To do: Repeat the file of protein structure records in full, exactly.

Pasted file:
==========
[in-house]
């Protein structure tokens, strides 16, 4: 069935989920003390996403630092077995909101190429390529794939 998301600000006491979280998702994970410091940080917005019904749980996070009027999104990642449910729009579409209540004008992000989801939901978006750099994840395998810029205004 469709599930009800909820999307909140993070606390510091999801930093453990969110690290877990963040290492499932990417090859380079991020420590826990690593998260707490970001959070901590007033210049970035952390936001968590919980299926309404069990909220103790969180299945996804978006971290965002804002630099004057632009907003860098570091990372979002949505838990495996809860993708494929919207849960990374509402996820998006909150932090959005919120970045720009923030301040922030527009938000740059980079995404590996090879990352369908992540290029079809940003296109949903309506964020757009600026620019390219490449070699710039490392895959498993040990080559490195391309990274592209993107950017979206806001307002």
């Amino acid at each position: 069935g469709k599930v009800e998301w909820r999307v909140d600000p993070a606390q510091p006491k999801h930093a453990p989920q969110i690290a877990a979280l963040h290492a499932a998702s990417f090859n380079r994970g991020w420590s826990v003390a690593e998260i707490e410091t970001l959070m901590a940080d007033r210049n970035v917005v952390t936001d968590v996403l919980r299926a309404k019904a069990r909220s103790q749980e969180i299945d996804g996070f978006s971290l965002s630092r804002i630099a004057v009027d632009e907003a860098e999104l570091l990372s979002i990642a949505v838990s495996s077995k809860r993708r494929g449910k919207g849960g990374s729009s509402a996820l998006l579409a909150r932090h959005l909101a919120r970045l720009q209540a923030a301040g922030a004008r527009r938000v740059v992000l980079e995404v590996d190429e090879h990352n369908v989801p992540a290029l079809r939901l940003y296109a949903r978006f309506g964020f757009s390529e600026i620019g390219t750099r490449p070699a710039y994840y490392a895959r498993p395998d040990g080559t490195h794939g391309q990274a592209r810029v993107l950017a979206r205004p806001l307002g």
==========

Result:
[in-house]
């Protein structure tokens, strides 16, 4: 069935989920003390996403630092077995909101190429390529794939 998301600000006491979280998702994970410091940080917005019904749980996070009027999104990642449910729009579409209540004008992000989801939901978006750099994840395998810029205004 469709599930009800909820999307909140993070606390510091999801930093453990969110690290877990963040290492499932990417090859380079991020420590826990690593998260707490970001959070901590007033210049970035952390936001968590919980299926309404069990909220103790969180299945996804978006971290965002804002630099004057632009907003860098570091990372979002949505838990495996809860993708494929919207849960990374509402996820998006909150932090959005919120970045720009923030301040922030527009938000740059980079995404590996090879990352369908992540290029079809940003296109949903309506964020757009600026620019390219490449070699710039490392895959498993040990080559490195391309990274592209993107950017979206806001307002």
């Amino acid at each position: 069935g469709k599930v009800e998301w909820r999307v909140d600000p993070a606390q510091p006491k999801h930093a453990p989920q969110i690290a877990a979280l963040h290492a499932a998702s990417f090859n380079r994970g991020w420590s826990v003390a690593e998260i707490e410091t970001l959070m901590a940080d007033r210049n970035v917005v952390t936001d968590v996403l919980r299926a309404k019904a069990r909220s103790q749980e969180i299945d996804g996070f978006s971290l965002s630092r804002i630099a004057v009027d632009e907003a860098e999104l570091l990372s979002i990642a949505v838990s495996s077995k809860r993708r494929g449910k919207g849960g990374s729009s509402a996820l998006l579409a909150r932090h959005l909101a919120r970045l720009q209540a923030a301040g922030a004008r527009r938000v740059v992000l980079e995404v590996d190429e090879h990352n369908v989801p992540a290029l079809r939901l940003y296109a949903r978006f309506g964020f757009s390529e600026i620019g390219t750099r490449p070699a710039y994840y490392a895959r498993p395998d040990g080559t490195h794939g391309q990274a592209r810029v993107l950017a979206r205004p806001l307002g």